30 October 2006


    The Times Online (www.timesonline.co.uk)
    Louise Armitstead and Matthew Goodman

    TWO of the biggest UK-listed online poker operators, Party Gaming and 888 Holdings, have held preliminary talks about a possible merger to create a £1.6 billion company.

    Both firms have been trying to find a way to cope after sales were hit by the introduction of laws banning online gambling in America.

    Party Gaming, the world’s biggest online poker group, fell out of the elite FTSE 100 group of companies, while 888 Holdings dropped out of the FTSE 250 index. Their shares collapsed when both firms said they would cease trading in America.

    Executives from the two companies have in the past couple of weeks held exploratory talks to combine their pool of online players. It is expected that further talks will be held in the coming weeks. It is one of several options being considered by both companies and their rivals.

    One insider said: “All the players have been talking to each other for weeks. At one stage there were plans for attempting a multi-company merger but it was decided that this would be too difficult and that one merger at a time would be quicker.”

    He added: “The biggest problem facing gaming companies is that each one’s pool of players has been dramatically reduced by the removal of the American market. Now when players sign on, there are a lot fewer people to play against, which means even those that are legally allowed to play are finding it less interesting.”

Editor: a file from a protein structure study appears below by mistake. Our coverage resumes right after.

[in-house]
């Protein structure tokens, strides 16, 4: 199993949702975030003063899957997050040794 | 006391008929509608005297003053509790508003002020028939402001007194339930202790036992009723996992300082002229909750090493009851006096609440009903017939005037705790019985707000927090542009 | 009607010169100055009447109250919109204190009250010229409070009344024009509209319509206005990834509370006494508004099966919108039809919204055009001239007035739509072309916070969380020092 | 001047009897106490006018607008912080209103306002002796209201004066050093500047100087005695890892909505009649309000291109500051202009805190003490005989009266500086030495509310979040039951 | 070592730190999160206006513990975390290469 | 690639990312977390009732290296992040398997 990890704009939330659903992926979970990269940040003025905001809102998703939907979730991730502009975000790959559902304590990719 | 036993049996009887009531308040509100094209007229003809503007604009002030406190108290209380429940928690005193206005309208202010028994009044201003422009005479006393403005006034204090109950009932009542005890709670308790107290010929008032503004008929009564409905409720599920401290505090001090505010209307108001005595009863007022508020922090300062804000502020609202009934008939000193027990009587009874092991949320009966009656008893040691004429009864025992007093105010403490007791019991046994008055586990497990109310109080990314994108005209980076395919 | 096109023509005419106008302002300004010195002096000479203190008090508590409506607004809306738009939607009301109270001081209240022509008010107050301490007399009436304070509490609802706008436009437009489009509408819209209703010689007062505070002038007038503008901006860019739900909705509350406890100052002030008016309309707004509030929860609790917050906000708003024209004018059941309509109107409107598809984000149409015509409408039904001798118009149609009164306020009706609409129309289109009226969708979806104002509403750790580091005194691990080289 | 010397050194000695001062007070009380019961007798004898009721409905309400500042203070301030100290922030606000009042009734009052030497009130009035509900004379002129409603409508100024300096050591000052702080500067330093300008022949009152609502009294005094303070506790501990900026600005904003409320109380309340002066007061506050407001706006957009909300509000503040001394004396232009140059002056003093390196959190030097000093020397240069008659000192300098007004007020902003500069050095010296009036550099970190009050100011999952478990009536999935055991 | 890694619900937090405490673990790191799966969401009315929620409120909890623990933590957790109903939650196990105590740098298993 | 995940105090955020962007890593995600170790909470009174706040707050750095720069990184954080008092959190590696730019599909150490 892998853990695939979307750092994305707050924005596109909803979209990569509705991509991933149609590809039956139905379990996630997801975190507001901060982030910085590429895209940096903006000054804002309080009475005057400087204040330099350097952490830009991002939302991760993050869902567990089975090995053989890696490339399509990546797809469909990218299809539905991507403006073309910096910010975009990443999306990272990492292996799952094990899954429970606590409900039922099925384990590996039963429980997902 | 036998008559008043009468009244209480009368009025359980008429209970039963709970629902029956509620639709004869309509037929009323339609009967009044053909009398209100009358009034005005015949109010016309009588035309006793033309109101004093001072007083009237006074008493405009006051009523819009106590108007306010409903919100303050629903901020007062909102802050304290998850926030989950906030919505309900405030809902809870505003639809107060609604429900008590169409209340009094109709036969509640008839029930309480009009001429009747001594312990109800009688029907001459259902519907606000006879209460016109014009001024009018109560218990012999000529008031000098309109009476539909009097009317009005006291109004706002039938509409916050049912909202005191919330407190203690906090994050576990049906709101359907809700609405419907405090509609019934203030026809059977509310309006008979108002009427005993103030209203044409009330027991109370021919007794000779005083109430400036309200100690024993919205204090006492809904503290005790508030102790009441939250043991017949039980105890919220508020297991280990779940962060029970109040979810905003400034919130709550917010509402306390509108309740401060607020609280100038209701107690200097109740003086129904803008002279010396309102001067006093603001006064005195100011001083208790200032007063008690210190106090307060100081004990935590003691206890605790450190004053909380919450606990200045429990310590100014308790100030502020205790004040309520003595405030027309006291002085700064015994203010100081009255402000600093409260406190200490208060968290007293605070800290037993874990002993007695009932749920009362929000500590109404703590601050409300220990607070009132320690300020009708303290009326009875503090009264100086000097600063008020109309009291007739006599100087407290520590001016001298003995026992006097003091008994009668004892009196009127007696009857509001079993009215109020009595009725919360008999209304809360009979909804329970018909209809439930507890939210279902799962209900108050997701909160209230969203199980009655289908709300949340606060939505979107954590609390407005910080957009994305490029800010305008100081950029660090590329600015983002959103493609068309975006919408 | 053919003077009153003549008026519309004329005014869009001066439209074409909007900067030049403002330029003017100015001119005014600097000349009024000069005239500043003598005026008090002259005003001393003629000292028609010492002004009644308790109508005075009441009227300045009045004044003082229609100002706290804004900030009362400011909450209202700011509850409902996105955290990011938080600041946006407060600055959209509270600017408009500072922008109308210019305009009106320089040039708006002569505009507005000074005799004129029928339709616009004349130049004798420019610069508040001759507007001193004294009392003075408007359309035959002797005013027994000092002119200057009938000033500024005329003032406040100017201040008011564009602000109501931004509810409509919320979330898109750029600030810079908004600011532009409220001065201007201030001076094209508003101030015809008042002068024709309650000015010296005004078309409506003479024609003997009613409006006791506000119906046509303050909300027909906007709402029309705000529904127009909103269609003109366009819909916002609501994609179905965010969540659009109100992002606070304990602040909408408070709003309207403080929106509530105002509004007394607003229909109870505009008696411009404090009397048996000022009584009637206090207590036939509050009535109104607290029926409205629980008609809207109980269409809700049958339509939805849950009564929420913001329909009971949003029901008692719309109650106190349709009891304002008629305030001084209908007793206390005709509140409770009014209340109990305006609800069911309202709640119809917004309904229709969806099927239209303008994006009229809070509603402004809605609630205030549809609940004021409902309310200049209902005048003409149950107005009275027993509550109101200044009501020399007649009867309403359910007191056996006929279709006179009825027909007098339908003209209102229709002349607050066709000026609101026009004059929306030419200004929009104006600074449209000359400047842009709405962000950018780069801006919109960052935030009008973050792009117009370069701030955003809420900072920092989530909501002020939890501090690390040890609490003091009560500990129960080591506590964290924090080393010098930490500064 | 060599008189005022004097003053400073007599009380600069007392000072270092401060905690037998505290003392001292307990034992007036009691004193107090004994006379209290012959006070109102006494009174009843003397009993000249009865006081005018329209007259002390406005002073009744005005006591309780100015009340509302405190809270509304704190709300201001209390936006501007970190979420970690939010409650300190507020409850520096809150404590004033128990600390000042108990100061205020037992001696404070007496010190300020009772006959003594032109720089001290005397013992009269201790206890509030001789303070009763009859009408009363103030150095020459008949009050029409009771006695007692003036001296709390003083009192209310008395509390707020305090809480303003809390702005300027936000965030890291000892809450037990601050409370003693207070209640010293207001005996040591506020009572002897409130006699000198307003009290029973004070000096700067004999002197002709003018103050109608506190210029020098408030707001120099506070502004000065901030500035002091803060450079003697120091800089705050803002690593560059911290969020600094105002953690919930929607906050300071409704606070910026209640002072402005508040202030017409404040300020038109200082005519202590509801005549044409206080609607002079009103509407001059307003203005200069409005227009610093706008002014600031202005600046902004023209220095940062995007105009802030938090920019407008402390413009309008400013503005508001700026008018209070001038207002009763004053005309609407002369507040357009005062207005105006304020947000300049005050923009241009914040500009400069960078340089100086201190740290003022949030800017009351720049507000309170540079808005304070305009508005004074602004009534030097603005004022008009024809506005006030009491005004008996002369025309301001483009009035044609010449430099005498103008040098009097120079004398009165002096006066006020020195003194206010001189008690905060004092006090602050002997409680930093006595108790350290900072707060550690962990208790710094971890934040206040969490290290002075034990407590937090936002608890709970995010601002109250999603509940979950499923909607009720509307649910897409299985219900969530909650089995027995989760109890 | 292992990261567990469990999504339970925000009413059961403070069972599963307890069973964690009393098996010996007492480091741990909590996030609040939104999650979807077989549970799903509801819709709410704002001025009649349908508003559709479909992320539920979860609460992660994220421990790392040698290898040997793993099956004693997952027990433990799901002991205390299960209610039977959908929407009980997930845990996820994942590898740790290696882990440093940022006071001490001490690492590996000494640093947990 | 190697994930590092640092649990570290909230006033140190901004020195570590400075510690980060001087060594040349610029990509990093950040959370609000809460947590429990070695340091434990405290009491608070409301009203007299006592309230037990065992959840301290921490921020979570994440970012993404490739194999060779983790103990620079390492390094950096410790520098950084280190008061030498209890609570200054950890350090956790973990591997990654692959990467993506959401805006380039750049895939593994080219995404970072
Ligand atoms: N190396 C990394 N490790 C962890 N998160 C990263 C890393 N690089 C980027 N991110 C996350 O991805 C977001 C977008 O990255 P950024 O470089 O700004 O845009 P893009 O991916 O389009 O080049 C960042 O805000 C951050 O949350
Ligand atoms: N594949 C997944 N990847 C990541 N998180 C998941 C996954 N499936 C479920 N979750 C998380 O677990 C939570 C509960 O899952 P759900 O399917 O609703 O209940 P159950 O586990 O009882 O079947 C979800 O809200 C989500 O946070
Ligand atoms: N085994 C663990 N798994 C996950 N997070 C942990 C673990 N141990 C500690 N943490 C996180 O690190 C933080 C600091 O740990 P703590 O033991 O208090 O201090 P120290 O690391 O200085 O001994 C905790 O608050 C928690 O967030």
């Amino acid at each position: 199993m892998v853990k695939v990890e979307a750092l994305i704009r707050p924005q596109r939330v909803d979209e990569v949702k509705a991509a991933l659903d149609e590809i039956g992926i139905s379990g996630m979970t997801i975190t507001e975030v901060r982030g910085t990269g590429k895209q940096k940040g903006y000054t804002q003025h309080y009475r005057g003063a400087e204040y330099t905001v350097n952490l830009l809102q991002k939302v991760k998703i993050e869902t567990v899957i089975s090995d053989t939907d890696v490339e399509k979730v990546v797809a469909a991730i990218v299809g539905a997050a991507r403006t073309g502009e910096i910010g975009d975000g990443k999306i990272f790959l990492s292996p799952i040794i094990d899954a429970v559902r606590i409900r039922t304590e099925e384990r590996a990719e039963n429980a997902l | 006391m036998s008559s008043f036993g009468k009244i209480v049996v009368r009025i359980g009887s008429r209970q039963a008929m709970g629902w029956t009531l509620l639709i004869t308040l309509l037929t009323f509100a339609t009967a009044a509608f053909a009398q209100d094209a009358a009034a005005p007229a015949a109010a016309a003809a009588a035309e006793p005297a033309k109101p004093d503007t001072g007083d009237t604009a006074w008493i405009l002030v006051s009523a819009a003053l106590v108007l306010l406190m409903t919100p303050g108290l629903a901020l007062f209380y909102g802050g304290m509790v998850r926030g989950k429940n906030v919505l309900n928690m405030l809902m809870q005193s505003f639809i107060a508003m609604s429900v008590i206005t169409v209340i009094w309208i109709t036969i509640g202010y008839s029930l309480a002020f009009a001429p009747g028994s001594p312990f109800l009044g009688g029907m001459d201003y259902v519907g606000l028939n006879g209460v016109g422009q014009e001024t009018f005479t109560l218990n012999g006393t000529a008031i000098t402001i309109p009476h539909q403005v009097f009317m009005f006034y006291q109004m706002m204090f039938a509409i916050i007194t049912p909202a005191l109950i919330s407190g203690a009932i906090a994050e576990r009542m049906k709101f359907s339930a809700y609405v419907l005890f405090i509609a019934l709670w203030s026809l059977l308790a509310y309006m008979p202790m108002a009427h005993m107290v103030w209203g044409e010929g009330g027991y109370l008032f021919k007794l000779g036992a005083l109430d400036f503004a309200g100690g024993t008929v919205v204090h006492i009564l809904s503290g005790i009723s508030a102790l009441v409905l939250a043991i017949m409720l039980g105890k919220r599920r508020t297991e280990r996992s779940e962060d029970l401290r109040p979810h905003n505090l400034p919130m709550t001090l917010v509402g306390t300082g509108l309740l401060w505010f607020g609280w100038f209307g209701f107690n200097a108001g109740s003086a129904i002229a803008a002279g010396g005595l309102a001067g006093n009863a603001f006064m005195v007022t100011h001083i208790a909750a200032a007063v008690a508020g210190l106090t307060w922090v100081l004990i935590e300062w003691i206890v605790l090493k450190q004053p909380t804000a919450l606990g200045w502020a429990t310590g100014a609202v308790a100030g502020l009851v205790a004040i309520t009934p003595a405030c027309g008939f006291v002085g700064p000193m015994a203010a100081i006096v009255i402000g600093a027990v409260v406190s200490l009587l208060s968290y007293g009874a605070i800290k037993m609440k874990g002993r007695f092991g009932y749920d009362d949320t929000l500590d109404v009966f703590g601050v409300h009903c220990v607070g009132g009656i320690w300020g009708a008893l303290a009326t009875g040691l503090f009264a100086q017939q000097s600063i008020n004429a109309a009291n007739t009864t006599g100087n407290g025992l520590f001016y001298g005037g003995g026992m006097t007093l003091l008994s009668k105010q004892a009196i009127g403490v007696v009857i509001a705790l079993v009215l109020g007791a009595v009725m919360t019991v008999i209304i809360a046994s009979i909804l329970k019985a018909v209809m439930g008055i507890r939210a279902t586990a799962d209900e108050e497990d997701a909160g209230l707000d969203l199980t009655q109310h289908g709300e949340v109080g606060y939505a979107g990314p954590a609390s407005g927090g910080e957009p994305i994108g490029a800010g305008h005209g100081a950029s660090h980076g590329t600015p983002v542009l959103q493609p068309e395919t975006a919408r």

Other firms also trying to find ways to consolidate include Sportingbet, the AIM-quoted company whose former chairman, Peter Dicks, was arrested in America last month, Excapsa, which is also listed on AIM, and Bwin, an Austrian internet betting firm.

    The big gaming companies are looking to acquire rivals that have a strong European or Asian presence. For example, Party Gaming has been linked with a deal to buy Gamesys, which is big on the Continent, and Victor Chandler, the bookmaker that has the biggest player base in Asia.

    Ten days ago when Party Gaming released its “key performance indicators” for the third quarter, Mitch Garber chief executive, told analysts the company was in talks with several parties. Two weeks ago, Garber told The Sunday Times: “Consolidation is, in my view, the most sensible way to grow the business right now.”

    Party Gaming was floated on the London Stock Exchange last year despite its prospectus containing 33 pages warning of risks such as a block on money transmission. The firm earned 85% of its revenues from US clients using its internet services.

    In the past month Party Gaming’s shares have slumped 70% to 30p. Over the same period 888 fell 24% and closed on Friday at 108p.